[svlug] Fedora or Ubuntu for novis
rick at linuxmafia.com
Sun Sep 21 08:51:13 PDT 2008
Quoting Akkana Peck (akkana at shallowsky.com):
> I've heard people say that before, and many agencies do take that
> approach with the photographs that they publish on their web sites.
> But that's only a small fraction of the content created by public
> agencies. There's a lot of useful software created at agencies like
> NASA whose source is never made public.
I think you're confusing "made public" with "public domain".
You asked someone at NASA to make public a photo. The person said "no" --
but that didn't violate any right of yours. You had no entitlement to
get that particular NASA employee -- or any particular NASA employee --
to do you a personal favour and fetch a photo for you.
Now, suppose you happened to be visiting Jet Propulsion Laboratory and
got physical access to some of the unpublished Mars photos while you
were there. With permission, you browsed through them and made digital
copies for your own collection. You then took them home and put them on
your Web site. Some officious NASA administrator finds out, decides
he/she doesn't like you, and hauls you into court on a charge of
copyright infringement. Who prevails?
You do. You just point to United States Code chapter 17, section 105,
mention that NASA's spacecraft produced those photos, and you're done.
However, the officious NASA administrator probably would not attempt to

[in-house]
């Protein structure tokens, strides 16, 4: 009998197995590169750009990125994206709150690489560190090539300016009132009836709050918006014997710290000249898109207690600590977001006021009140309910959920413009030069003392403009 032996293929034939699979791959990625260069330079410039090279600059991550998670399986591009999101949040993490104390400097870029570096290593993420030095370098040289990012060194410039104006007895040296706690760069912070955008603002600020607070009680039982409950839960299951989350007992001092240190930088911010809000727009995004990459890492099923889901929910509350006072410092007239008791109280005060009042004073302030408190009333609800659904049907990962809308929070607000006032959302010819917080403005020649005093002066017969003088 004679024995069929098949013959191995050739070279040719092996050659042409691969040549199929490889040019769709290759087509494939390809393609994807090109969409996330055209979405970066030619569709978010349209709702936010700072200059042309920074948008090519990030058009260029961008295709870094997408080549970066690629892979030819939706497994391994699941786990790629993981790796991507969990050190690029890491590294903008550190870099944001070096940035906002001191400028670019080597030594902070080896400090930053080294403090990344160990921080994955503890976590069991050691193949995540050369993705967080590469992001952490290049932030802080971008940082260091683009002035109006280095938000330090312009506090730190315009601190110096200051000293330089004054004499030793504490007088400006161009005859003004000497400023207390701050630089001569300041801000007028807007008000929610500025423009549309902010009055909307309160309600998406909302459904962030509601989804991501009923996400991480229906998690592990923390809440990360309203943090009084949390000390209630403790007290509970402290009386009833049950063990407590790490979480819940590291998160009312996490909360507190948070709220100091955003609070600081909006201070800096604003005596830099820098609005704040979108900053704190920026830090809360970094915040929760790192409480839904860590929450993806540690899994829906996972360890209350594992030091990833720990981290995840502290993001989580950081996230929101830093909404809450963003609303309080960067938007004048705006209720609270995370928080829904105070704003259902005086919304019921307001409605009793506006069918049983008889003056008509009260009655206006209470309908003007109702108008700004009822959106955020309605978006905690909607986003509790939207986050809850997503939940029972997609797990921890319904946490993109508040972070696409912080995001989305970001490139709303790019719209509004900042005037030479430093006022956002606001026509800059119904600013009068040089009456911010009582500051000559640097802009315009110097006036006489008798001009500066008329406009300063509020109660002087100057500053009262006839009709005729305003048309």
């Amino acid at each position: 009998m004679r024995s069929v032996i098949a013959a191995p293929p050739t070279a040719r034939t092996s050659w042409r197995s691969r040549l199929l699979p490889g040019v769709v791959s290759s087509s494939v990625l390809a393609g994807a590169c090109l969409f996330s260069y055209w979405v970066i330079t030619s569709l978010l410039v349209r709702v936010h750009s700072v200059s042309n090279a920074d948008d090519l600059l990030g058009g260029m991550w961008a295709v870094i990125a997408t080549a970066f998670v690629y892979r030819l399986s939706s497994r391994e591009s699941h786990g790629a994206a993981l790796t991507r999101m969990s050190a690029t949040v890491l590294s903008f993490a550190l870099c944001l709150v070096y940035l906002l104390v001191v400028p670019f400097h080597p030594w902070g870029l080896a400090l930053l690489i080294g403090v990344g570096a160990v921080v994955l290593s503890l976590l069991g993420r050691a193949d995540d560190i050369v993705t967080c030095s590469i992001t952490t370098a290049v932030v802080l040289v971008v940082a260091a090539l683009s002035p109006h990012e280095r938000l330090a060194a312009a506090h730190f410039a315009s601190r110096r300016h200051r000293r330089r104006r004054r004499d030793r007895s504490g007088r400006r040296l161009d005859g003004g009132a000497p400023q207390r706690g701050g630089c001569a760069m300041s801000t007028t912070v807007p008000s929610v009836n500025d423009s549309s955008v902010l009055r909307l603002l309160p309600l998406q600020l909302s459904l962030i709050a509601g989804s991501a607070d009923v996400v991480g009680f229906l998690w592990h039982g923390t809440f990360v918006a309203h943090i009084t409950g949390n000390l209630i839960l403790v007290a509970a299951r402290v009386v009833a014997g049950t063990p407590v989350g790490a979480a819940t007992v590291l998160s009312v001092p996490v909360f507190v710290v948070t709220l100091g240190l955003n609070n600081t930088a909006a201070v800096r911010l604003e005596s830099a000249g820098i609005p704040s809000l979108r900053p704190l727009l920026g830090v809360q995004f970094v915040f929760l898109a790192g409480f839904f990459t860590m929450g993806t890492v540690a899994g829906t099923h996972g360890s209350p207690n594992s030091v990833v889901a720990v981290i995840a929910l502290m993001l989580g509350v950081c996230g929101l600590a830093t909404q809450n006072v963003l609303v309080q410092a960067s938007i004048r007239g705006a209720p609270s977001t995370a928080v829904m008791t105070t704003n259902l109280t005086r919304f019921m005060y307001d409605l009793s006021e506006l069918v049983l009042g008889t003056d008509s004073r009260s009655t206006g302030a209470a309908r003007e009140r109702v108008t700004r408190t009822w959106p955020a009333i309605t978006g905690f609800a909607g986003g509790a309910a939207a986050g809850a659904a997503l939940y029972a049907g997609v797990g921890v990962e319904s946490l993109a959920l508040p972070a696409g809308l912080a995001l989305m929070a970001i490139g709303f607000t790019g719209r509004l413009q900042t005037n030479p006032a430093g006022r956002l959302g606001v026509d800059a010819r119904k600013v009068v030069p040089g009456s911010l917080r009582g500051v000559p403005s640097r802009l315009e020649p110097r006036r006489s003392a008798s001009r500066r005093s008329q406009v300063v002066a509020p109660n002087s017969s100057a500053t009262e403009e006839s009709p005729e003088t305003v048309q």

wield copyright law at you: The weapon of choice would probably be
violation of some confidentiality agreement you signed when you entered
JPL's premises. If you weren't made to sign such an agreement, I'd bet
Heads Would Roll within JPL.
But I'm speculating, having not personally had the pleasure of such a
> I've tried asking about source code a couple times, with no
> success. And when I ask friends who work for the government
> "Isn't software from publically funded projects supposed to be
> public domain?" I get only incredulous looks. The incredulity
> may be tied to the fact that a large amount of government work is
> classified, and so obviously is not made public (and in many cases
> will never be).
Quite so. Just because something is public domain doesn't entitle (or
for that matter enable) you to get a copy.
> Do you know what makes something a "work of the United States
> Government" as specified in 17 U.S.C. 105? Does it matter whether
> it was done entirely by US Government employees, vs. something done
> by another organization (say, JPL or UC) under contract from the
That is precisely the distinction being made by section 105, yes.
If a government agency assigns a government employee to paint great art,
the agency doesn't end up owning the copyright, and nobody who goes
around making copies can be (successfully) sued for infringment. On the
other hand, the agency can put out a public contract for an artist to
paint pictures, and it'll then acquire copyright title by contractual
transfer of ownership.
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